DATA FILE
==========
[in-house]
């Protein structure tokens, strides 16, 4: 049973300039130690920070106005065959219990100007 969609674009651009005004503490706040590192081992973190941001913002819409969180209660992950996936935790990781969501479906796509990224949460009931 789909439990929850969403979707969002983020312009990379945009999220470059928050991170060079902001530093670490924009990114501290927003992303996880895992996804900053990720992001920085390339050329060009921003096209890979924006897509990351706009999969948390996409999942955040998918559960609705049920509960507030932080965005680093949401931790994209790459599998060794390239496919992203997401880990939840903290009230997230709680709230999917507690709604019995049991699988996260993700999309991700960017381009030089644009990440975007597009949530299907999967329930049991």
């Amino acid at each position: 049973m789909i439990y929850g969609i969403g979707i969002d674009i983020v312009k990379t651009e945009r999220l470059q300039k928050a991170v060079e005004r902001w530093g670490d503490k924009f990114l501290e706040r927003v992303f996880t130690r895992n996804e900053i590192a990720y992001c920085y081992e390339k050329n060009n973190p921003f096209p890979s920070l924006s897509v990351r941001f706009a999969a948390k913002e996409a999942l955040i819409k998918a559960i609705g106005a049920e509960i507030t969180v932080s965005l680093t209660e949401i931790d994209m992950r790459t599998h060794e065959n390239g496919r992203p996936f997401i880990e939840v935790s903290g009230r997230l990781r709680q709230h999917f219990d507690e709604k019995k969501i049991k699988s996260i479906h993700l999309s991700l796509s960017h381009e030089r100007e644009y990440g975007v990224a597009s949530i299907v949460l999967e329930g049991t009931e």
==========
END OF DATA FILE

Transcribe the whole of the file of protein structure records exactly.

[in-house]
């Protein structure tokens, strides 16, 4: 049973300039130690920070106005065959219990100007 969609674009651009005004503490706040590192081992973190941001913002819409969180209660992950996936935790990781969501479906796509990224949460009931 789909439990929850969403979707969002983020312009990379945009999220470059928050991170060079902001530093670490924009990114501290927003992303996880895992996804900053990720992001920085390339050329060009921003096209890979924006897509990351706009999969948390996409999942955040998918559960609705049920509960507030932080965005680093949401931790994209790459599998060794390239496919992203997401880990939840903290009230997230709680709230999917507690709604019995049991699988996260993700999309991700960017381009030089644009990440975007597009949530299907999967329930049991």
């Amino acid at each position: 049973m789909i439990y929850g969609i969403g979707i969002d674009i983020v312009k990379t651009e945009r999220l470059q300039k928050a991170v060079e005004r902001w530093g670490d503490k924009f990114l501290e706040r927003v992303f996880t130690r895992n996804e900053i590192a990720y992001c920085y081992e390339k050329n060009n973190p921003f096209p890979s920070l924006s897509v990351r941001f706009a999969a948390k913002e996409a999942l955040i819409k998918a559960i609705g106005a049920e509960i507030t969180v932080s965005l680093t209660e949401i931790d994209m992950r790459t599998h060794e065959n390239g496919r992203p996936f997401i880990e939840v935790s903290g009230r997230l990781r709680q709230h999917f219990d507690e709604k019995k969501i049991k699988s996260i479906h993700l999309s991700l796509s960017h381009e030089r100007e644009y990440g975007v990224a597009s949530i299907v949460l999967e329930g049991t009931e």